Stop Taking Your Shoulders Back
Take your shoulders back is the worst instruction you can hear in yoga and exercise and in life.
And you hear it all the time, and it is likely impossible to count the number of times you have heard it since you were a wee child.
It’s often accompanied with, stand up straight and take your shoulders back, or stand up tall and take your shoulders back.
It’s what I heard, I would think, every day of my life.
It’s what most of us have heard.
And I think it is just the worst instruction ever offered.
The human shoulder is not supposed to be locked in place. I learned that from one sentence in the book, Human Movement Potential, by the great Lulu Sweigard.
If you take your shoulders back, you are by definition, locking your arms in place.
Here is the simplest argument I have for why you need to stop taking your shoulders back:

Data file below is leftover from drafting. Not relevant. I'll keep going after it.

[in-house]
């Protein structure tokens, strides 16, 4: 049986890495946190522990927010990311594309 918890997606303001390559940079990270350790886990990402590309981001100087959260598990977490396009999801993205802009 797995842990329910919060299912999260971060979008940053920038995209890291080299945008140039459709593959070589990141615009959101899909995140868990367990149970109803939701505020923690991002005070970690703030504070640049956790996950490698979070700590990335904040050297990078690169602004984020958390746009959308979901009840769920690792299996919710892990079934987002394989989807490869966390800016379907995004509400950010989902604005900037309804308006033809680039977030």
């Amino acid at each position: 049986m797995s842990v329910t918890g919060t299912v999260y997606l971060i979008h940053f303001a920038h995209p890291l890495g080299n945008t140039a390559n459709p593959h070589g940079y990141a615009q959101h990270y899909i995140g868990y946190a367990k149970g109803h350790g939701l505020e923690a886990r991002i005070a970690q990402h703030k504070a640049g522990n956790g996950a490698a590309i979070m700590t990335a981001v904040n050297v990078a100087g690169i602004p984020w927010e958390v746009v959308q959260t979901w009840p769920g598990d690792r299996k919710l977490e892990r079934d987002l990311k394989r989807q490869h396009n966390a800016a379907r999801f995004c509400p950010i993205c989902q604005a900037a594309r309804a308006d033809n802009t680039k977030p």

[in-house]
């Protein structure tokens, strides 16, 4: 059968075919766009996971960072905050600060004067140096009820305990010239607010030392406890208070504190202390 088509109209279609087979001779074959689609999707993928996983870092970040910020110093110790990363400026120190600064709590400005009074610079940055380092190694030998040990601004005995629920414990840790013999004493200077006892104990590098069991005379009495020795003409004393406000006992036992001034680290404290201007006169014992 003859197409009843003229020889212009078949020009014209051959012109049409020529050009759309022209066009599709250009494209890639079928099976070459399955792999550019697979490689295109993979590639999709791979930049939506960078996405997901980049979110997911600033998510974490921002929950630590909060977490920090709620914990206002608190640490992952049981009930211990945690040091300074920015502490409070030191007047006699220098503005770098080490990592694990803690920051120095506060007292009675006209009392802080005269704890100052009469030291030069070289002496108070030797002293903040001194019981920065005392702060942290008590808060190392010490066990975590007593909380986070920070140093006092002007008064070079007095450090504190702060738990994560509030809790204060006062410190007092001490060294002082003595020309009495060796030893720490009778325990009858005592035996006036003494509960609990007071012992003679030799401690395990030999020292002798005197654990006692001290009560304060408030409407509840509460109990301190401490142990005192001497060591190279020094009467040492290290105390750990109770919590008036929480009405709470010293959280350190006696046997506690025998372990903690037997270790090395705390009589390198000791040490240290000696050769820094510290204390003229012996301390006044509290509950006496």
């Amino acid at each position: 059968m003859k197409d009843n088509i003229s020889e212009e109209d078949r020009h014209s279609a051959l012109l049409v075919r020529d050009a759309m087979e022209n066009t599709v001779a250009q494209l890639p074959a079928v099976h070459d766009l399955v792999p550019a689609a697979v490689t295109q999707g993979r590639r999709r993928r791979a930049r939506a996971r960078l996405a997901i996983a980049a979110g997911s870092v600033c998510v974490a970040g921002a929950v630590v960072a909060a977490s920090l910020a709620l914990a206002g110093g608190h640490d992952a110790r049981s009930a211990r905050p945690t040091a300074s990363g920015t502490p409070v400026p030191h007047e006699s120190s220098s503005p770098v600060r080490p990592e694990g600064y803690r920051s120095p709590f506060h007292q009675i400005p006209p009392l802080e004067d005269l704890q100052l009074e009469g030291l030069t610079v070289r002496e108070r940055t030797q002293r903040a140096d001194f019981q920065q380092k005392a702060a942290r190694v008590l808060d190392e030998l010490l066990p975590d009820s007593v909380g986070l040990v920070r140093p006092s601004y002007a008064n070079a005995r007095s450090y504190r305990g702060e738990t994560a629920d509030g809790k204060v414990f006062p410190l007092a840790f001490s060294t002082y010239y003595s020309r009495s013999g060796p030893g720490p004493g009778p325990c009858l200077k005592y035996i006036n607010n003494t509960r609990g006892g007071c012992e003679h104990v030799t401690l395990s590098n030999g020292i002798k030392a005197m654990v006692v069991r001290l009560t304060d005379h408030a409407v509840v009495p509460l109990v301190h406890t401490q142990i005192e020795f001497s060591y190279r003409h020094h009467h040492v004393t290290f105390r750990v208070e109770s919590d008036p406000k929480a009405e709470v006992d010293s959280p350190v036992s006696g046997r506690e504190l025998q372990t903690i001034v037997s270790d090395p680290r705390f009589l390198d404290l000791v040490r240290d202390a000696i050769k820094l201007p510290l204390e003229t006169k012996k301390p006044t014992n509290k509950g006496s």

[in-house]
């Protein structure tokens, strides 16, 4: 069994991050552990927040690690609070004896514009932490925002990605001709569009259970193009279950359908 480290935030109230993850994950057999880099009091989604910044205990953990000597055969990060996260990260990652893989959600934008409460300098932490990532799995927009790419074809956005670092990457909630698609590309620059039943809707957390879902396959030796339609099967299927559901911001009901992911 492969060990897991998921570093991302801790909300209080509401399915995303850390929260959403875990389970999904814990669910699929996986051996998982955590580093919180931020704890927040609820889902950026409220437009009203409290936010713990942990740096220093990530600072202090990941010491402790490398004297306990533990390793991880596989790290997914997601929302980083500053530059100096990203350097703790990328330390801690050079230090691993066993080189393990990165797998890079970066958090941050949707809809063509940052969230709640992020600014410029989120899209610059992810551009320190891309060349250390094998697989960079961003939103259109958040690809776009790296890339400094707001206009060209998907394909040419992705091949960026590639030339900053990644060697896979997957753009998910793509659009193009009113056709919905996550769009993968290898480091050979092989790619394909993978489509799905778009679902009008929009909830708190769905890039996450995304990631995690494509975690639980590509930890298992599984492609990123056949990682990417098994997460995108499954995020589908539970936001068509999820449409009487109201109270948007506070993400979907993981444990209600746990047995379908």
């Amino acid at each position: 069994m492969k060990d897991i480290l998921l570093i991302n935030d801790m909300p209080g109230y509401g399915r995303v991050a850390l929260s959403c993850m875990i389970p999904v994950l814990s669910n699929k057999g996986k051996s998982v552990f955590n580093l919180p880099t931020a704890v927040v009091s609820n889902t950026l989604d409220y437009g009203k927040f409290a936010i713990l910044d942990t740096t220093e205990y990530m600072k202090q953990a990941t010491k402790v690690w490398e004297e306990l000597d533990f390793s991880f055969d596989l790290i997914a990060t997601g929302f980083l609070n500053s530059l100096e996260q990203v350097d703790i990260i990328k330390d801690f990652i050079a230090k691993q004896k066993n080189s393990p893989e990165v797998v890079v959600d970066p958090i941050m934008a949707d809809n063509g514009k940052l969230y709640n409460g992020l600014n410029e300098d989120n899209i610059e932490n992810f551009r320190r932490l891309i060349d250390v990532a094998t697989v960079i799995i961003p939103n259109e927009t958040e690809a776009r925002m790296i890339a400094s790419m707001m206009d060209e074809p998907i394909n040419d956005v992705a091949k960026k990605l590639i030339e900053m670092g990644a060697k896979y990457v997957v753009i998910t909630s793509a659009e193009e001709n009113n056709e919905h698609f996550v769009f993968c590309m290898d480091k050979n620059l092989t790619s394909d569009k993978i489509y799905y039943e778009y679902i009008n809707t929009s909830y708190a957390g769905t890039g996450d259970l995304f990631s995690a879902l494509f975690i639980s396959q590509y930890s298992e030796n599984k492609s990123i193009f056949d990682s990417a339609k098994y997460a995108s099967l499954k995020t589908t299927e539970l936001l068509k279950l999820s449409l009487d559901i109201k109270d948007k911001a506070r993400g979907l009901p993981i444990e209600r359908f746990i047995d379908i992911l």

There is no activity you really do for leisure, for fun, for the effective performance of anything… that involves taking your shoulders back.
It, you know, if you cook, you’re going to bend forward. If you play baseball you stick your butt out and lean forward, if you play golf, tennis, soccer, basketball, etc, etc.
We do all of these activities by getting into the core through the front plane of the body. Taking your shoulders back robs you of that possibility.
When you take your shoulders back you end up leaning backward and compressing the spine which leads to so many of the issues that people who age poorly are forced to deal with. If you stop taking your shoulders back so many good things can happen.
So. Stop. Taking. Your. Shoulders. Back.